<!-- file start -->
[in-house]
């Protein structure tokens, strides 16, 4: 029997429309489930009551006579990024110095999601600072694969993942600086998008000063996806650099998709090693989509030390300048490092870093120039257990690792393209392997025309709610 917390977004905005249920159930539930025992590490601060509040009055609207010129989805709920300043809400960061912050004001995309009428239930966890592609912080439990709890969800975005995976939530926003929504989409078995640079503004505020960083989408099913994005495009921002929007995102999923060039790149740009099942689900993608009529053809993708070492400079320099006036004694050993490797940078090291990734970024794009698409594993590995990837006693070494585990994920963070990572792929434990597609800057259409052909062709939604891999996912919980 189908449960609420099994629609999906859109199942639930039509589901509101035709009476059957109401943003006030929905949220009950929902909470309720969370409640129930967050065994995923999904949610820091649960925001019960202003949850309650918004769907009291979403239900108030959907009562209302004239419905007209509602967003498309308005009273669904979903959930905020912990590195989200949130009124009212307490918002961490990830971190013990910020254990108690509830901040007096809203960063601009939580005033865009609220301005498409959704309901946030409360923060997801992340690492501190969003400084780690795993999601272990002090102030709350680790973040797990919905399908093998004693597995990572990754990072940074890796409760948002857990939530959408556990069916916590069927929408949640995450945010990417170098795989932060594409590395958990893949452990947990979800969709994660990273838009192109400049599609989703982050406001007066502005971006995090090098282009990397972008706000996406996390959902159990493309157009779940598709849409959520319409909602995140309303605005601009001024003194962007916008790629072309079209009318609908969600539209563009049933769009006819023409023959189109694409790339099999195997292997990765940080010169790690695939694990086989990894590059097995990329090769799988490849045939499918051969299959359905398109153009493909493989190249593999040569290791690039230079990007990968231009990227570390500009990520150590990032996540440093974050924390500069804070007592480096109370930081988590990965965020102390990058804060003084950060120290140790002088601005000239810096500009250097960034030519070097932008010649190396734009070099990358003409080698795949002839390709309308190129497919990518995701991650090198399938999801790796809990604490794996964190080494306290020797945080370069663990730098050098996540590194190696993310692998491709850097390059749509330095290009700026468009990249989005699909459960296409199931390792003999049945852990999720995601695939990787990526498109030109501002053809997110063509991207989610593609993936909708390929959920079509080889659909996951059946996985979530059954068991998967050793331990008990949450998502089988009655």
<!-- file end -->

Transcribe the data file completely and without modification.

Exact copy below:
[in-house]
């Protein structure tokens, strides 16, 4: 029997429309489930009551006579990024110095999601600072694969993942600086998008000063996806650099998709090693989509030390300048490092870093120039257990690792393209392997025309709610 917390977004905005249920159930539930025992590490601060509040009055609207010129989805709920300043809400960061912050004001995309009428239930966890592609912080439990709890969800975005995976939530926003929504989409078995640079503004505020960083989408099913994005495009921002929007995102999923060039790149740009099942689900993608009529053809993708070492400079320099006036004694050993490797940078090291990734970024794009698409594993590995990837006693070494585990994920963070990572792929434990597609800057259409052909062709939604891999996912919980 189908449960609420099994629609999906859109199942639930039509589901509101035709009476059957109401943003006030929905949220009950929902909470309720969370409640129930967050065994995923999904949610820091649960925001019960202003949850309650918004769907009291979403239900108030959907009562209302004239419905007209509602967003498309308005009273669904979903959930905020912990590195989200949130009124009212307490918002961490990830971190013990910020254990108690509830901040007096809203960063601009939580005033865009609220301005498409959704309901946030409360923060997801992340690492501190969003400084780690795993999601272990002090102030709350680790973040797990919905399908093998004693597995990572990754990072940074890796409760948002857990939530959408556990069916916590069927929408949640995450945010990417170098795989932060594409590395958990893949452990947990979800969709994660990273838009192109400049599609989703982050406001007066502005971006995090090098282009990397972008706000996406996390959902159990493309157009779940598709849409959520319409909602995140309303605005601009001024003194962007916008790629072309079209009318609908969600539209563009049933769009006819023409023959189109694409790339099999195997292997990765940080010169790690695939694990086989990894590059097995990329090769799988490849045939499918051969299959359905398109153009493909493989190249593999040569290791690039230079990007990968231009990227570390500009990520150590990032996540440093974050924390500069804070007592480096109370930081988590990965965020102390990058804060003084950060120290140790002088601005000239810096500009250097960034030519070097932008010649190396734009070099990358003409080698795949002839390709309308190129497919990518995701991650090198399938999801790796809990604490794996964190080494306290020797945080370069663990730098050098996540590194190696993310692998491709850097390059749509330095290009700026468009990249989005699909459960296409199931390792003999049945852990999720995601695939990787990526498109030109501002053809997110063509991207989610593609993936909708390929959920079509080889659909996951059946996985979530059954068991998967050793331990008990949450998502089988009655």